For men of a certain age, the prostate goes from a background to a foreground worry. The walnut-sized gland circles the neck of the male bladder, and when it starts causing problems, there can be a number of reasons. The most serious is cancer. To arrive at a definitive diagnosis requires a biopsy, which--like any surgery--comes with its own risks. And this is why the "false positive" rate matters: in order to make a decision to go ahead with a biopsy, a man needs to have a pretty good idea that it's needed. The more accurate the screening, the fewer unnecessary biopsies.
Prostate cancer is the second leading cause of cancer death in men in the developed world. Clinicians have sought accurate and reliable noninvasive diagnostic tools to differentiate early stage, less dangerous, and more treatable stages of the disease from the aggressive, high-grade, and likely-to-spread forms.
Standard blood tests for early detection, such as the prostate specific antigen (PSA) test, often miss cancers in men whose PSA levels are within normal levels or overdiagnose men with clinically insignificant tumors or no cancer at all.
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The researchers had trained the animals, Florin, a 4-year-old female Labrador, and Midas, a 7-year-old female wirehaired Hungarian vizsla, to respond to cancer-related chemicals—known as volatile organic compounds (VOCs)—added to urine samples and not respond to ones without them.
“Besides PSA, other methods to detect prostate cancer make use of a molecular analyzer called a gas chromatography-mass spectrometer [GC-MS] to find specific VOCs or profiling bacterial population in a urine sample looking for species associated with cancer, but these have limitations,” says Alan Partin, urologist-in-chief at Johns Hopkins Hospital.
“We wondered if having the dogs detect the chemicals, combined with analysis by GC-MS, bacterial profiling, and an artificial intelligence (AI) neural network trained to emulate the canine cancer detection ability, could significantly improve the diagnosis of high-grade prostate cancer.”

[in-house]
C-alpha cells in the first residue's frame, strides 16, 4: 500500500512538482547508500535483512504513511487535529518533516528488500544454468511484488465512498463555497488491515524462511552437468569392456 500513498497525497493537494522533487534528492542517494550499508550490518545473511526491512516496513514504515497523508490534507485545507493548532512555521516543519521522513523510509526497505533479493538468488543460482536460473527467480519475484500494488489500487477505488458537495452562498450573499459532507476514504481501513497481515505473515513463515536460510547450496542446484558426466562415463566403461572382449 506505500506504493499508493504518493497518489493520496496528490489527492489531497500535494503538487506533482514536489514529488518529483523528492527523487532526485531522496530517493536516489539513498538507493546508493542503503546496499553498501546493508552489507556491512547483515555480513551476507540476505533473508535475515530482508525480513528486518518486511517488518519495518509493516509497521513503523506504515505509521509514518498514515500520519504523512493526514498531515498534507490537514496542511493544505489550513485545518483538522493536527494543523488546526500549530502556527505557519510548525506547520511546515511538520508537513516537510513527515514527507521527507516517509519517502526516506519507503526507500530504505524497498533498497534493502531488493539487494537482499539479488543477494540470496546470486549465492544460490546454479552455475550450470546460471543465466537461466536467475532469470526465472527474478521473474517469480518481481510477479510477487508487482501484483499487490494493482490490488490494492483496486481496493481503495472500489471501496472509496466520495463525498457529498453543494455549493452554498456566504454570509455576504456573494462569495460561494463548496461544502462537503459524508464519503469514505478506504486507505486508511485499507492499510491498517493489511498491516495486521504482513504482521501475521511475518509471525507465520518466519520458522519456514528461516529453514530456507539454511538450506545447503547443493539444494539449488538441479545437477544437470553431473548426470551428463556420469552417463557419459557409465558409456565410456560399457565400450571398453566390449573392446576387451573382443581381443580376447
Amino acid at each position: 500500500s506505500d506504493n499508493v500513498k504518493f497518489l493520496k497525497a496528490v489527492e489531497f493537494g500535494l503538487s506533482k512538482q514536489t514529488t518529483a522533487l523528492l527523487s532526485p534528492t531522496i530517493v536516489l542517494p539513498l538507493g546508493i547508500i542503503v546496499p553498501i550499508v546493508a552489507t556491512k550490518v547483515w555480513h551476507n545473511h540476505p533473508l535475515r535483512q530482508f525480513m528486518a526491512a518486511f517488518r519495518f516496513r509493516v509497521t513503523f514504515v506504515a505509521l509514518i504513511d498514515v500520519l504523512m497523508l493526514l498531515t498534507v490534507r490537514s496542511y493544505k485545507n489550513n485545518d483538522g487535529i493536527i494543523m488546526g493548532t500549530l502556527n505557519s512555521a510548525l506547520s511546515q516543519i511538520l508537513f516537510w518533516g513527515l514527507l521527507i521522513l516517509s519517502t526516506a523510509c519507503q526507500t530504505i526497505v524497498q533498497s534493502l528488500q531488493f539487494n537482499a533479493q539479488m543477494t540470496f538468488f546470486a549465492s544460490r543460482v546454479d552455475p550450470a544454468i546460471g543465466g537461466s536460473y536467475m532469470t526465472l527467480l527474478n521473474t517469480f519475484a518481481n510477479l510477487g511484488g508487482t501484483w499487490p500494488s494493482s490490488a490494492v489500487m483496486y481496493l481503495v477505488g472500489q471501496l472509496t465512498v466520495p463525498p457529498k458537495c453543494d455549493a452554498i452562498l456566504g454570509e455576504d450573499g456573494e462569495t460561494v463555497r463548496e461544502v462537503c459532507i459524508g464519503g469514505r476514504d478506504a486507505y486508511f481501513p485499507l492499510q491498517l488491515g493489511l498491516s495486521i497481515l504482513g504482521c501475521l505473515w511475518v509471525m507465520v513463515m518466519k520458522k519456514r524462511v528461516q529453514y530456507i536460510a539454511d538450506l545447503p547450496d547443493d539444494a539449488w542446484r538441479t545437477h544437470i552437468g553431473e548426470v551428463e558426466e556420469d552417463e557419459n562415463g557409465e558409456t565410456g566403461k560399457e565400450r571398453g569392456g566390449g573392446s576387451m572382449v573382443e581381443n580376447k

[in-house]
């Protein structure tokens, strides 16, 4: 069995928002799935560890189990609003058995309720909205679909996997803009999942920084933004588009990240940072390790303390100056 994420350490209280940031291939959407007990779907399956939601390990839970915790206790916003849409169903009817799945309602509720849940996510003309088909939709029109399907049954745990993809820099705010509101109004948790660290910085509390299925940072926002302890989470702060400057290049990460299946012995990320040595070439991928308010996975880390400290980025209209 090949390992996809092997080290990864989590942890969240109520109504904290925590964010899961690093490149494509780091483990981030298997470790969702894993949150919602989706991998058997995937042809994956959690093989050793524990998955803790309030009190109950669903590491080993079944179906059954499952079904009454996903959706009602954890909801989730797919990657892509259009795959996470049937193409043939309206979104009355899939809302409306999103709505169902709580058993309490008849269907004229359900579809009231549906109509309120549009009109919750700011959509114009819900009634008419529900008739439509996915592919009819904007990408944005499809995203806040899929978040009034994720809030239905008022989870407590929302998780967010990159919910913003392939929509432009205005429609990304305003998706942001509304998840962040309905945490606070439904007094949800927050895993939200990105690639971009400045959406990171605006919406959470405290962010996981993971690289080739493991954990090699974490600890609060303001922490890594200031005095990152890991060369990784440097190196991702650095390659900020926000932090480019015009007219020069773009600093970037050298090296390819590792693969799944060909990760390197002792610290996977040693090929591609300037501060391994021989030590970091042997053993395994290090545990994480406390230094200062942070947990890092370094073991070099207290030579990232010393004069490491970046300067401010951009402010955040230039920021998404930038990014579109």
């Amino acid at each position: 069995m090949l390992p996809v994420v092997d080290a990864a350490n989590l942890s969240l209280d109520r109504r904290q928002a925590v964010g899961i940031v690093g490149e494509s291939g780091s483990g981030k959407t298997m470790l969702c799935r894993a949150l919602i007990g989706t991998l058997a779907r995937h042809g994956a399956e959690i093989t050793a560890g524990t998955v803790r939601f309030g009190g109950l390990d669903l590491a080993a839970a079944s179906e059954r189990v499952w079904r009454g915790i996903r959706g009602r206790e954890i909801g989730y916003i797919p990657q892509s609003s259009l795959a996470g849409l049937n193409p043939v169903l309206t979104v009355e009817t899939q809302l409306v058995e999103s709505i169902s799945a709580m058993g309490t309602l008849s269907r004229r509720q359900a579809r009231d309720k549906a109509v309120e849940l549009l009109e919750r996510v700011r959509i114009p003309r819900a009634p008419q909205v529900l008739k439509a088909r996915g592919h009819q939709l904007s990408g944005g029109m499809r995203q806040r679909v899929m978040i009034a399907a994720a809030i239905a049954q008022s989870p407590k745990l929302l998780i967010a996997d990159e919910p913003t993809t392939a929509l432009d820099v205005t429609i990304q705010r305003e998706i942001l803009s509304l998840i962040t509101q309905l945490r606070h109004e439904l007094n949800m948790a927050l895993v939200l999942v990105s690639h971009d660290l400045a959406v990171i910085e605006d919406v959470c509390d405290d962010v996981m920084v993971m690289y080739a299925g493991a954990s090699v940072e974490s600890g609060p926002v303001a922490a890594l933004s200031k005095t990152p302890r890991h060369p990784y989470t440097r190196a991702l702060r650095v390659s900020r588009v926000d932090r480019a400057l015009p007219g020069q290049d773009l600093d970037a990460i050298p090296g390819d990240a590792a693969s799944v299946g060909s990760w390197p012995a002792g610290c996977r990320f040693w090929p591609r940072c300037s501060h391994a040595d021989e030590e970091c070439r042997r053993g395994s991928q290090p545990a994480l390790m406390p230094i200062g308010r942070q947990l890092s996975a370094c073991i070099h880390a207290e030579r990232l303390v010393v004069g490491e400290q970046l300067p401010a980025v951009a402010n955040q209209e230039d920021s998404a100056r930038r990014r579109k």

Adding the AI analysis, helped the researchers filter the more than 1,000 VOCs present in a typical urine sample down to those most beneficial for cancer diagnosis, Partin says.
The dogs performed their cancer detection roles well, Partin says. Both Florin and Midas identified five of seven urine samples from men with cancer, or 71.4% accuracy. Florin correctly identified 16 of the 21 non-aggressive or no cancer samples (76.2%), and Midas picked out 14 (66.7%).
In another UK National Health Service (NHS) preliminary study, trained dogs were able to sniff out prostate cancer 9 out of 10 times, making them a more accurate predictor than the standard (but controversial) Prostate-Specific Antigen (PSA) screening test, which has a high "false positive" rate.
When researchers combined the canine olfactory (smell) results with GC-MS, bacterial profiling and AI analysis, the multisystem approach proved a more sensitive and more specific means of detecting lethal prostate cancer than any of the methods alone.
It looks like we soon may be able to chalk up another win for the power of the canine nose.